Overcoming the Collective Action Problem: Can the Sanders Strategy Work?

Bernie Sanders Rallies Voters in Portland, Maine

As the weather begins to warm, America is “Feeling the Bern.” Widely dismissed as a fringe candidate at the beginning of his campaign, Senator Bernie Sanders’ (I-VT) rise to a strong contender in the 2016 presidential race points to his platform’s potential appeal with the U.S. population. The self proclaimed democratic socialist wants to “create a political revolution which revitalizes American democracy,” but critics are eager to point out that Sanders would have a difficult time defeating a Republican Congress. His ambitious plans of making college tuition and debt free and to make the wealthy, Wall Street, and large corporations pay their fair share certainly wouldn’t be popular with representatives in Congress who receive so much campaign funding from super PACs. His response? Change Congress. Bernie Sanders’ outsider strategy is a departure from the insider game played by Obama. His success or failure is changing the way American politics is viewed, both professionally and popularly.

Like any elected representative, the President will often assume one of two distinct styles of legislative role—the insider or the outsider—to achieve his or her aims. The insider strategy relies on personal connections to achieve support and compromise. This is often successful when the President works with a Congress of the same party in the majority, such as in the first two years of Obama’s presidency. Unfortunately for him, lower voter turnout in midterm election years allowed Republicans to win control of Congress in 2010. President Obama faced a similar problem in his second term as well; in 2014, voter turnout plummeted to 36.4%, a seventy two year low. Despite his re-election in 2012, Obama’s attempts to work with a Republican Congress have been continually plagued by gridlock. Alternatively, the outsider political strategy is one in which the elected representative appeals directly to the voters through media or other means.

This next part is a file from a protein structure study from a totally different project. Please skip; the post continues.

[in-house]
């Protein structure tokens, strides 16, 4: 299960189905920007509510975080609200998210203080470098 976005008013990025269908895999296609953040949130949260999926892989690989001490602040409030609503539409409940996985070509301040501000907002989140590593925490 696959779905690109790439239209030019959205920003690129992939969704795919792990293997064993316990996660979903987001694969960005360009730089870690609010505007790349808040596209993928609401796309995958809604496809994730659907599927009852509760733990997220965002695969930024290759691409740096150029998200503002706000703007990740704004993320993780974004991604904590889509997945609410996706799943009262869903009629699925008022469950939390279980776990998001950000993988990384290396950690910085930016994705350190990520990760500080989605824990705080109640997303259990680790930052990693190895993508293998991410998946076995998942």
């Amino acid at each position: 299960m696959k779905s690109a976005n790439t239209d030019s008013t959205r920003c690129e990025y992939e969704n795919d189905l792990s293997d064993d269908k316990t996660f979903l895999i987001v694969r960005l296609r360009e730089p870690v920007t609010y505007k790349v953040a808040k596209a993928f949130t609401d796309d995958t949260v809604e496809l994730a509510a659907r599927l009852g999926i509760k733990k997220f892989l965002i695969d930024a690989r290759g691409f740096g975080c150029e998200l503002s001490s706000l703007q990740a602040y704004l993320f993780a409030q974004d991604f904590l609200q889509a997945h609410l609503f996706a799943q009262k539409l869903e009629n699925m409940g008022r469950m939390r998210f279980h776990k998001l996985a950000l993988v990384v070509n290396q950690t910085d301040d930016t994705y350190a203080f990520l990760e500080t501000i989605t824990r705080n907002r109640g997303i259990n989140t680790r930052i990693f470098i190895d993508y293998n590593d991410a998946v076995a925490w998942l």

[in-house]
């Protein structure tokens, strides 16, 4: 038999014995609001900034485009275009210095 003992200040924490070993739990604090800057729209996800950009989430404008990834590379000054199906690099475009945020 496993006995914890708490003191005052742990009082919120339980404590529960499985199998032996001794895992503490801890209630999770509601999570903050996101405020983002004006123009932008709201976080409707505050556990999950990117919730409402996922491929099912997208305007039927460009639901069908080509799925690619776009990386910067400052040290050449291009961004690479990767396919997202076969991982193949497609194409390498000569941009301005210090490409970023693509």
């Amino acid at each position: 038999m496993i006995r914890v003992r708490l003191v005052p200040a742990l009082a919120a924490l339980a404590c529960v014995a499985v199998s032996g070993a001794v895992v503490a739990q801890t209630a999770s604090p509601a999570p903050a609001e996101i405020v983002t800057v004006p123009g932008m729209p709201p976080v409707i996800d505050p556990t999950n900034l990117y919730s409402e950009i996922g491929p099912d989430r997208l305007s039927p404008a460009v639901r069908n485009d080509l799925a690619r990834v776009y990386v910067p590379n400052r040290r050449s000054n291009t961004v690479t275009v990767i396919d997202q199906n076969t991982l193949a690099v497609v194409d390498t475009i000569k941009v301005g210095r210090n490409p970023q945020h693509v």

On the topic of how to enact policy change in the United States, Sanders is adamant about one thing: the power of the people. Addressing the difficulties Barack Obama faced in his years as president, Sanders points out, “The biggest mistake Barack Obama made in my view is that after his brilliant campaign in 2008 where he mobilized millions of people, ran one of the great campaigns in American history, essentially what he said to his supporters was, ‘thank you very much for electing me, I’ll take it from here on myself.” Sanders acknowledges that he himself cannot pass any of his ambitious reforms without the support of the people either. “I do not believe that any president who’s standing up for the working class of this country can be successful without a mobilized, activist, grass-roots movement behind him or her.” His stance when it comes to insider vs. outsider politics is clear: “You make change not by sitting down with (Senate Republican leader) Mitch McConnell. You make change when millions of people in this country demand change.”

His strategy seems to be working. Last December, the Sanders campaign broke the record for the greatest number of individual campaign contributions, over 2.3 million at the time. However, the numbers also show that he still has a ways to go. In an election where social media plays an increasingly important role in connecting with voters (many of which are from a younger demographic voting in elections for the first time), quantitatively, Sanders is not the most popular candidate across all social media sites. His Twitter following, at over 1 million followers, trails both Donald Trump (over 6 million) and Hillary Clinton (over 5 million). For Bernie’s outsider strategy to truly work, the power to create change in American politics according to Sanders’ vision is contingent on two key goals. First, popular support online must be translated into real, consistent voter turnout, especially during midterm years, if Sanders wishes to work with a Democratic Congress. Sanders hopes to incorporate “millions of young people and working people into the political process.” Secondly, he must avoid alienating the mainstream Democratic Party. His reputation “[a]s an uncompromising political independent,” is appealing to his voters, but works against him in his efforts to attract “support … among Democrats to turn [his ideals] into law.”

Of course, this is all contingent on Sanders winning the nomination and the candidacy. Should he prove to be unable to win the election, his movement has already made a lasting impact on how the American public engages with politics, from creating dialogue about his ideals, to pushing his competition further left. The Sanders strategy of outsider politics to create a grassroots movement and bring about reform through the power of the voters has changed the nature of American politics, regardless of if he wins his campaign or not. Ultimately, the policies in this nation are made based on the desires of the people who vote, and Sanders intends to make that happen.

Featured image source: Portland Press Herald